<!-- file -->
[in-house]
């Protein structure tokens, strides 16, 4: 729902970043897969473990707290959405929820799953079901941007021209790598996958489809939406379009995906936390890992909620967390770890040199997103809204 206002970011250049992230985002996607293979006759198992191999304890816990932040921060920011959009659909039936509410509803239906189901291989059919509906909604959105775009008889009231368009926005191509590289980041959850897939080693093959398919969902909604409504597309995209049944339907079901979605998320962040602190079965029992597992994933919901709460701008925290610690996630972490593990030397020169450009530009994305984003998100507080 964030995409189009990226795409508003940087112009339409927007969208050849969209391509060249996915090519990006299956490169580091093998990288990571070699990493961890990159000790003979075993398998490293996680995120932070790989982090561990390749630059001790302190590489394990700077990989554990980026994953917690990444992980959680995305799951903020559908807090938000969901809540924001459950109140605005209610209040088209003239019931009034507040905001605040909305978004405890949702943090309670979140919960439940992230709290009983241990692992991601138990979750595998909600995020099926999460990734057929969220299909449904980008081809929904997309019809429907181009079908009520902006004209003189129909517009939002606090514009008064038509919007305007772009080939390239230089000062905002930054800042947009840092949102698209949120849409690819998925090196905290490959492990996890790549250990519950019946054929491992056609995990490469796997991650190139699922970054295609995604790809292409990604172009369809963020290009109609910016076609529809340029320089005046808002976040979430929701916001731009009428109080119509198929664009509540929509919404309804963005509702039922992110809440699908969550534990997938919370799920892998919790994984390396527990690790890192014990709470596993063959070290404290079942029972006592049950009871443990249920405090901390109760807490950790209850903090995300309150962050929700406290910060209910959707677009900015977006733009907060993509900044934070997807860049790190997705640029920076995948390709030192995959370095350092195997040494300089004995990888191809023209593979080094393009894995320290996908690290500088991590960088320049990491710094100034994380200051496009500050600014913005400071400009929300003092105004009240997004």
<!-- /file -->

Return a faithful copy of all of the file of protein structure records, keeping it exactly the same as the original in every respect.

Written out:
[in-house]
């Protein structure tokens, strides 16, 4: 729902970043897969473990707290959405929820799953079901941007021209790598996958489809939406379009995906936390890992909620967390770890040199997103809204 206002970011250049992230985002996607293979006759198992191999304890816990932040921060920011959009659909039936509410509803239906189901291989059919509906909604959105775009008889009231368009926005191509590289980041959850897939080693093959398919969902909604409504597309995209049944339907079901979605998320962040602190079965029992597992994933919901709460701008925290610690996630972490593990030397020169450009530009994305984003998100507080 964030995409189009990226795409508003940087112009339409927007969208050849969209391509060249996915090519990006299956490169580091093998990288990571070699990493961890990159000790003979075993398998490293996680995120932070790989982090561990390749630059001790302190590489394990700077990989554990980026994953917690990444992980959680995305799951903020559908807090938000969901809540924001459950109140605005209610209040088209003239019931009034507040905001605040909305978004405890949702943090309670979140919960439940992230709290009983241990692992991601138990979750595998909600995020099926999460990734057929969220299909449904980008081809929904997309019809429907181009079908009520902006004209003189129909517009939002606090514009008064038509919007305007772009080939390239230089000062905002930054800042947009840092949102698209949120849409690819998925090196905290490959492990996890790549250990519950019946054929491992056609995990490469796997991650190139699922970054295609995604790809292409990604172009369809963020290009109609910016076609529809340029320089005046808002976040979430929701916001731009009428109080119509198929664009509540929509919404309804963005509702039922992110809440699908969550534990997938919370799920892998919790994984390396527990690790890192014990709470596993063959070290404290079942029972006592049950009871443990249920405090901390109760807490950790209850903090995300309150962050929700406290910060209910959707677009900015977006733009907060993509900044934070997807860049790190997705640029920076995948390709030192995959370095350092195997040494300089004995990888191809023209593979080094393009894995320290996908690290500088991590960088320049990491710094100034994380200051496009500050600014913005400071400009929300003092105004009240997004």